RICK: Yeah, a few minutes ago. You were, I was reminded of a story from Yogananda, his autobiography of where he had a pet deer in his ashram or something. And he overfed the deer on warm milk or something like that. And the the deer was dying because it had gorged itself, and, and you’ll get on the love the deer, and he was holding in his lap, and he was just sort of wishing and praying that the Earth would live, the deer would live. And then at a certain point that the voice of the deer or the spirit of the deer came to him very clearly and said, let me go, it’s my time to go. You know, you’re holding me back.

JULIE: Yeah. I did that I held on to the previous dog that we had, I did not want her to go I. And she just was she just was so lethargic. And it was like, she had really bad hip problems. She had trouble getting around. It was definitely her time. But I feel really bad about this to this day, I would not let her go. And at some point, we decided, and I was she was laying down outside. And I called the vet who does home house calls sometimes. And I said, Can you come over and put her down in our house. And while I was on the phone with him, she came over to me. She like was just sitting down outside all content. She got up came over to me. And like, yeah, what you’re doing is the right thing. Yeah, you know, encouraged me, I think to make this phone call to the vet. So And imagine if we could do that with our human bodies like, No, it’s my time. Let’s, let’s let’s get out of here. I’m done.

RICK: Some people do sign waivers and stuff, right saying and they’ll don’t don’t sustain me on life support or anything like that. I want to check out. Yeah. Yeah. I was just I was just reading about Richard Fineman, the other day, the physicist and he had some serious problem and his kidneys were shot. And at a certain point, you know, they said, Well, we can put you on dialysis and you’ll live a couple more months, maybe he said, Now man, I’ve I’ve lived a great life. I’ve accomplished what I want to accomplish. I’m out of here.

JULIE: Right? It’s different between like, the quantity of days versus the quality of life. Yeah,

RICK: I mean, it’s kind of we’re sort of you know, really dwelling on this one point but it needs to be dwelt on I think, because still the way the society functions What people may believe that You know, so many Christians think you’re going to heaven or Hindus think you’re going to be reincarnated or whatever, there’s, you know, doesn’t seem to work out that way. In practice, there’s so many people being kept alive, beyond the point of hope of returning and having any quality of life, although there are rare examples where that kind of thing happens. But if we really understood that, you know, when the physical body dies, that’s not the end of us. It’s kind of like hanging on to, you know, you have a 1987 Chevy or something that you’re still driving around, and it’s breaking down all the time. You’re spending all this money on repairs, and you know, you could be in a nice, you know, brand new one, maybe a Tesla.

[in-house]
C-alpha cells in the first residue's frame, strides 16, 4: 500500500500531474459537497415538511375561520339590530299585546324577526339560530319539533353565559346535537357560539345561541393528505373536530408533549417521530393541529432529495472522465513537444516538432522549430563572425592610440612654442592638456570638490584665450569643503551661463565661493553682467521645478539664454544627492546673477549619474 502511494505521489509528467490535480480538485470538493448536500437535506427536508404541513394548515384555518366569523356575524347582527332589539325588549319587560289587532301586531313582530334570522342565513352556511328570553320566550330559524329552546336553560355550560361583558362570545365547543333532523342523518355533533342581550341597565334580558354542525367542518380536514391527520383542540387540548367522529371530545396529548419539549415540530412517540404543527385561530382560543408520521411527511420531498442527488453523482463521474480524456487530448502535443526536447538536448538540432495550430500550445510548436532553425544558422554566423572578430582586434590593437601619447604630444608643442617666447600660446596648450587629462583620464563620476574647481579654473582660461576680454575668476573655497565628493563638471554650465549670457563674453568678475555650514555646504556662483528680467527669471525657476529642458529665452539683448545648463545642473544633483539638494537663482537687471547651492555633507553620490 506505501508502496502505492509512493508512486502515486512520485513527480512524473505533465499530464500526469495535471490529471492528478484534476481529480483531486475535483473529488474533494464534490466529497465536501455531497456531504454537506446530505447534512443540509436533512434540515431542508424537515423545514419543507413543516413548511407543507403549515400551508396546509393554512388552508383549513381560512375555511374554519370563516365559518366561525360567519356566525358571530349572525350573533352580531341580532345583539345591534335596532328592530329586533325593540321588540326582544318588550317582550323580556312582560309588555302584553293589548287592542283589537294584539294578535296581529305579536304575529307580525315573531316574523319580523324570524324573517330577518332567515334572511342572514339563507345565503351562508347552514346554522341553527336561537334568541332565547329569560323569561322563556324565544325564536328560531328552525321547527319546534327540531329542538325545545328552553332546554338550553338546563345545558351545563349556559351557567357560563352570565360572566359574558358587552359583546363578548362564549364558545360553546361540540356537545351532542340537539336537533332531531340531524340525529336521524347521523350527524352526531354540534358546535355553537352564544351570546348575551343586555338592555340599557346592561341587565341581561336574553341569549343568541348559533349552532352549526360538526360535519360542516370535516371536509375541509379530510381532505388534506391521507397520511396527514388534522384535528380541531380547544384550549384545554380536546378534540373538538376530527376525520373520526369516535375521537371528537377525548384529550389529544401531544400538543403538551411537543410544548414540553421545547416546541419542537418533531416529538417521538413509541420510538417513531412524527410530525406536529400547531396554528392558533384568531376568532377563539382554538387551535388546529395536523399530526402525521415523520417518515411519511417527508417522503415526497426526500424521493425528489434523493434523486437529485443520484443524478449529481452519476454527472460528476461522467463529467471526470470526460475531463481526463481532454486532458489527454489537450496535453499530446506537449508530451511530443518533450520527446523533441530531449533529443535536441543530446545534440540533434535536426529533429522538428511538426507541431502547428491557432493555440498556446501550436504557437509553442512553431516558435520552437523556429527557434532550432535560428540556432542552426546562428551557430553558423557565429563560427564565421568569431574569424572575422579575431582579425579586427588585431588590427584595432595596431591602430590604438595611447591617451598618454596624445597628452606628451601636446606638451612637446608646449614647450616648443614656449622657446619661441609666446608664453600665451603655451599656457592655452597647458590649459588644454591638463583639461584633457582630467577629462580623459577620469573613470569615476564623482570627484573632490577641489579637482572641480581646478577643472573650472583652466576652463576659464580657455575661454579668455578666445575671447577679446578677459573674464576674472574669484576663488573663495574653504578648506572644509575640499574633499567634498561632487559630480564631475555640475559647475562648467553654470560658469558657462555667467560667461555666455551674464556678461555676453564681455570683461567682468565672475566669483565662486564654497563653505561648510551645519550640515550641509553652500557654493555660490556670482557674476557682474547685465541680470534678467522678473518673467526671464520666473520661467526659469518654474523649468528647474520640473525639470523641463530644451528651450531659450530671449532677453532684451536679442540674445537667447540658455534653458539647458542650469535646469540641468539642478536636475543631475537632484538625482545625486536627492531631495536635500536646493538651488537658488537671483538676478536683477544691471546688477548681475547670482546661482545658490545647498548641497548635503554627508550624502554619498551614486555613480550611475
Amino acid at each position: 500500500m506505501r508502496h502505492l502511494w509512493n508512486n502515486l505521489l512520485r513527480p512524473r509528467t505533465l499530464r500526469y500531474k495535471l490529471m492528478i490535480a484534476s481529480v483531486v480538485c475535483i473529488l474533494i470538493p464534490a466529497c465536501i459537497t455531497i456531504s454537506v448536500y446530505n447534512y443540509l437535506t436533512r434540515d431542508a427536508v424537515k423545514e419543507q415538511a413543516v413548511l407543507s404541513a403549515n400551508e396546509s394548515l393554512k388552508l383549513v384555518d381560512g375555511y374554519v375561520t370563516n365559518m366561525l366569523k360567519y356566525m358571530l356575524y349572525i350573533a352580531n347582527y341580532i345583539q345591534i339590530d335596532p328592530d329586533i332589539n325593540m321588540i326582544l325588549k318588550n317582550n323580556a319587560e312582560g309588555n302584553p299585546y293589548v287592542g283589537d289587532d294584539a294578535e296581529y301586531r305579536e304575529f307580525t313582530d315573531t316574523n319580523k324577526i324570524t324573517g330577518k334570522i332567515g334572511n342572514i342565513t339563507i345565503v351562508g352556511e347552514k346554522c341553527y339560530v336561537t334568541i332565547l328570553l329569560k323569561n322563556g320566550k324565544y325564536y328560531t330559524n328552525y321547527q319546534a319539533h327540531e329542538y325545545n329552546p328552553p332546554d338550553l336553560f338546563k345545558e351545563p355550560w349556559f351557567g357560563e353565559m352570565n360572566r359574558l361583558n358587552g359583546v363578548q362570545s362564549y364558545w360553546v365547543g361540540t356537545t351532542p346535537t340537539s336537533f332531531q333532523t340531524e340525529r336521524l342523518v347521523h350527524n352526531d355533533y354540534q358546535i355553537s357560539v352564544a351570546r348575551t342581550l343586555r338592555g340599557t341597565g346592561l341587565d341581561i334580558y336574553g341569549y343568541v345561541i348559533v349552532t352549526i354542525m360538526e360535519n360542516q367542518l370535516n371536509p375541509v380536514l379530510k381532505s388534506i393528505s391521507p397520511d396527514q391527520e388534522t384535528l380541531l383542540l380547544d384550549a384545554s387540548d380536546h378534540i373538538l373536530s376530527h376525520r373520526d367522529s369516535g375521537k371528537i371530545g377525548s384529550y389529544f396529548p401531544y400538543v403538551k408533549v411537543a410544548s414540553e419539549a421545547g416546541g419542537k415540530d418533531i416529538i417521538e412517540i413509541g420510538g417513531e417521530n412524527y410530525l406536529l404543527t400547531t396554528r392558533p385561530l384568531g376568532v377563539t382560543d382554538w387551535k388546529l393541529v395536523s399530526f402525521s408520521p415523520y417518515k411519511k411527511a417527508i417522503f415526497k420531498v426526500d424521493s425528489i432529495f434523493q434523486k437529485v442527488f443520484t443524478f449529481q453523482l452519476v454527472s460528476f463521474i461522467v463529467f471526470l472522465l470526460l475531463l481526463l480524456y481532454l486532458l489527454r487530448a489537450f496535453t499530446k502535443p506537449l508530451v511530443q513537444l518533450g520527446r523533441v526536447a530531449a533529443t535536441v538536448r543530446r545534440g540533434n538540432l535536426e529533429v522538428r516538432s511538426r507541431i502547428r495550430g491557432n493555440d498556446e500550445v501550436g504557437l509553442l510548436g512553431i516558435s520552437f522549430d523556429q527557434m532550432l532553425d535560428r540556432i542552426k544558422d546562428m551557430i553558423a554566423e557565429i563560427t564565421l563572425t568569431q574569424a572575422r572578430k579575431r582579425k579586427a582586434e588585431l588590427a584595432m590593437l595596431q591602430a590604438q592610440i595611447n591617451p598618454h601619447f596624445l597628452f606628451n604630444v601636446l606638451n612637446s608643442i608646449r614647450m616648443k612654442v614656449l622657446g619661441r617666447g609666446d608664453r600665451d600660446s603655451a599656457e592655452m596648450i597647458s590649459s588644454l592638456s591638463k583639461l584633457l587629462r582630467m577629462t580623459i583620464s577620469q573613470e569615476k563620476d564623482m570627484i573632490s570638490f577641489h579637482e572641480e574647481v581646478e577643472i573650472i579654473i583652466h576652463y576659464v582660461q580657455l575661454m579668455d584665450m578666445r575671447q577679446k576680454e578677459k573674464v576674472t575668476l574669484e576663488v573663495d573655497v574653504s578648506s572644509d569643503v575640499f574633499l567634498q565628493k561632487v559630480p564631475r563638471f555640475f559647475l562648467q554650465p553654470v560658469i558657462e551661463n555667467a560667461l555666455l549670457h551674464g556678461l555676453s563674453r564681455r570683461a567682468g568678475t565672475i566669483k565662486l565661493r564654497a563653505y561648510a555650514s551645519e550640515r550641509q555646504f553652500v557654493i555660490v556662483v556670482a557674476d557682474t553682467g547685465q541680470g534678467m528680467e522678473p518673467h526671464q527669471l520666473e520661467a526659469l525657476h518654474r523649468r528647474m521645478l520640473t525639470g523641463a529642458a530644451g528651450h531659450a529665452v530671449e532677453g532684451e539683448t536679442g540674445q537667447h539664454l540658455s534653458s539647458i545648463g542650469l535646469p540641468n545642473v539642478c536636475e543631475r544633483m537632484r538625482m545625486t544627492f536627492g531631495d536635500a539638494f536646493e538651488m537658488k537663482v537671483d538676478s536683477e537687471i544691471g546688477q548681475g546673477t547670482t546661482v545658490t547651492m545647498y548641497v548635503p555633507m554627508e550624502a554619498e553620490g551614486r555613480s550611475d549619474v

JULIE: Right? Yeah, we don’t know. Yeah, maybe we all get a Tesla when we die. I heard Yeah. Right. That’d be awesome. I heard someone who had a near death experience described like someone said, Well, when you were out of your body and looking down, like what did you think of your body? And she goes, it was like a, like a jacket. Like, yep, that’s my jacket. But if it goes, if someone loses it, like, I’m not going to be upset about that, that was the attachment that she had to the jacket. Yeah. The Bhagavad

RICK: Gita use the Bhagavad Gita uses that very same metaphor. They say the body is like a suit of clothes. And just as you you know, discard worn out clothes and put on new ones. You do that with bodies? Yeah.

JULIE: Yeah, I’m fascinated with what it’s going to be like to not be stuck in here. And, again, what I lovingly refer to as the meat bag, no, I, you know, we’re, we’re in the body now. Like, let’s make the most of that. And then when that experience is over, let’s move on and do something else.

RICK: Yeah, when my mother died, she died of ovarian cancer. Well, it was long time ago, 30 years ago or more. And she she had tried to commit suicide three times herself, but then she, she wasn’t the pharmacist. So she just took a lot of my father’s female phenobarbital and somehow she was discovered and her stomach was pumped and she lived. Anyway, I got her on to meditation. And it really turned her around. And she lived quite a happy life for many years. But then when she was finally dying, I remember we were in the hospital room, and she’s saying to the doctors now don’t try to keep me alive unnecessarily. And then she finally checked out, and we’re sitting in the room with their body. And my wife said that she heard her say hi. I mean, it’s like they what they do, and this is really great. Just saying hi.